More than 40 years ago, virtually no one heard of visitation rights for grandparents in Washington state. Once spouses divorced, one set of parents usually remained out of their grandchildren’s lives, even if they wanted to see them. Years ago, visitation rights only applied to a child’s parents. However, visitation laws have changed over the years, allowing some grandparents to see their grandchildren.
Grandparents’ rights stem from a Washington case
In 2000, the United States Supreme Court affirmed the right of grandparents to visit their grandchildren in the case of Troxel v. Granville, where the mother, Tommie Granville, limited visitation rights to once a month and some holidays. The petitioners asked for expanded rights to visit their deceased son’s daughter. Essentially, the Supreme Court ruling indicated that third-party visitation rights are not unconstitutional per se. The ruling gave substantial deference to a parent’s decision of what is in their child’s best interest when weighing visitation rights. Thus, third-party visitation rights, which means anyone who is not a child’s biological mother or father, can petition the courts to allow them to see a child or children with whom they have a relationship.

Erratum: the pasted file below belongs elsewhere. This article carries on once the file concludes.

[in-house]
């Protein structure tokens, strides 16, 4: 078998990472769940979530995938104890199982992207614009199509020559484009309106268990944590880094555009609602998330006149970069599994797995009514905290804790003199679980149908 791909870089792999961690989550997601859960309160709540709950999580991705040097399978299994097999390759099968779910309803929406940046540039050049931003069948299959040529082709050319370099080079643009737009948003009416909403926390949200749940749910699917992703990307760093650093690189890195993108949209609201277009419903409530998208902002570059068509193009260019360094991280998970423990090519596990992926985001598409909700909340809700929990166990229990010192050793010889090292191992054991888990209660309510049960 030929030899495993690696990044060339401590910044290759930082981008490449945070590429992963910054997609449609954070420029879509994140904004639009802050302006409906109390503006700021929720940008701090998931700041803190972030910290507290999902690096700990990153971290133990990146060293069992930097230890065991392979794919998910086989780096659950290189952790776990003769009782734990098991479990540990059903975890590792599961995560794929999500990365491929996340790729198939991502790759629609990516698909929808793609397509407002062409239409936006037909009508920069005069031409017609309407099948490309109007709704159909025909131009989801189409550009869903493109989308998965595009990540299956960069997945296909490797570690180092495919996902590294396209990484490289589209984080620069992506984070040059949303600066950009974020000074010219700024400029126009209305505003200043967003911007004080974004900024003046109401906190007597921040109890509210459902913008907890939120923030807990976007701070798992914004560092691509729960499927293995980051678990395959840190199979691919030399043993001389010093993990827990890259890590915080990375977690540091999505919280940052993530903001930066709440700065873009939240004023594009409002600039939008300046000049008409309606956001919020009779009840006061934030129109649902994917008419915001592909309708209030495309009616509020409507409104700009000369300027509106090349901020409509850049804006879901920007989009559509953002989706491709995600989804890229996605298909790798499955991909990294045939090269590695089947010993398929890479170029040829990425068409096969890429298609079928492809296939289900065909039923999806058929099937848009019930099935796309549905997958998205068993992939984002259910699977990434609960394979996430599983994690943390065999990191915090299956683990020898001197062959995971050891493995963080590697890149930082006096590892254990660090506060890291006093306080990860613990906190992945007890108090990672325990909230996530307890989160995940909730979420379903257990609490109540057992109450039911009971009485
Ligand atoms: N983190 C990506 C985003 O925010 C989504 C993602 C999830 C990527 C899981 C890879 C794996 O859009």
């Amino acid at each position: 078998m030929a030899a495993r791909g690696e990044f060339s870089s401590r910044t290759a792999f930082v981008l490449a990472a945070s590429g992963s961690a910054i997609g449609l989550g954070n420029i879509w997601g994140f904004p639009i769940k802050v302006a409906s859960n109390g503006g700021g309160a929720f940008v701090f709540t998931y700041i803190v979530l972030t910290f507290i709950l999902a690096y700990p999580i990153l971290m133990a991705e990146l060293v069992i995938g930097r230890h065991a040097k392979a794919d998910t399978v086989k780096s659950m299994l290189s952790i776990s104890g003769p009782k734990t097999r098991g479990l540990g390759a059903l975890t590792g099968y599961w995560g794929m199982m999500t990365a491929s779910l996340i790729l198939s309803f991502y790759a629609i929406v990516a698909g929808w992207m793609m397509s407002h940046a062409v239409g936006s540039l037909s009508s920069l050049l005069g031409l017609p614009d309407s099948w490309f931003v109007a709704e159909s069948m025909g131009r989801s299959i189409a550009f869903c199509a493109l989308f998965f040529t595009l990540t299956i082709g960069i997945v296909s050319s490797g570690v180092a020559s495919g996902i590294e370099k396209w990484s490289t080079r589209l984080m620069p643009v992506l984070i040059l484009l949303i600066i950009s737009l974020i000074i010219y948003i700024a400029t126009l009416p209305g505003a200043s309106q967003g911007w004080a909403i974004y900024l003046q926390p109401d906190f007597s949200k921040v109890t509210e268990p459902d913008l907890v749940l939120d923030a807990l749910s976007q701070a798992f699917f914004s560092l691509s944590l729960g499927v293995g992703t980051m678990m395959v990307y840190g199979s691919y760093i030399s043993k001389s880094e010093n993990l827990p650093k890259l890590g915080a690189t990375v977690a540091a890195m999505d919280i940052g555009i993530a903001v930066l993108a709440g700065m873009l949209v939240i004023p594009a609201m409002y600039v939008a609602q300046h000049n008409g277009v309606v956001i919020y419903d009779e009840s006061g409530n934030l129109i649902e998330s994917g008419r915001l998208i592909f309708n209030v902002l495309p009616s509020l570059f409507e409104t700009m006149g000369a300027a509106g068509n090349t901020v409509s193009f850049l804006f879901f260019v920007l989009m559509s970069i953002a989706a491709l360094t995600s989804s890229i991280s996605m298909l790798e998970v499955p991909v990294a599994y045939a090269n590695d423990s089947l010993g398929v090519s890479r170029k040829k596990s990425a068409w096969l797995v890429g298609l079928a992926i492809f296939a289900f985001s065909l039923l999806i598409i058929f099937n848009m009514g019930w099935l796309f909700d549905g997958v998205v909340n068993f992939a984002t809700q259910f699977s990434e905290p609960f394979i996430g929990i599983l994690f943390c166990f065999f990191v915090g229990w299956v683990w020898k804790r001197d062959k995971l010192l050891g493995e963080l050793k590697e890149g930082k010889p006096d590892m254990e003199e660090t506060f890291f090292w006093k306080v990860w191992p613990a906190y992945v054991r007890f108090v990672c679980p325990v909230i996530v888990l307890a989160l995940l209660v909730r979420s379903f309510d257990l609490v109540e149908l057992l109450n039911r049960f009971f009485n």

Petitioning your rights as grandparents
Grandparents’ visitation rights and third-party custody are possible in Washington state. You have the right to see our grandchildren if you do not pose a credible threat under the law. If a divorce settlement does not specify your rights, you can still work toward seeing your grandchildren, even if one spouse objects.
Third-party custody is also possible if you feel that either your child or their ex-spouse is not fit for custody due to various circumstances. Washington state now calls third-party custody minor guardianship, which is essentially the same as the previous third-party designation.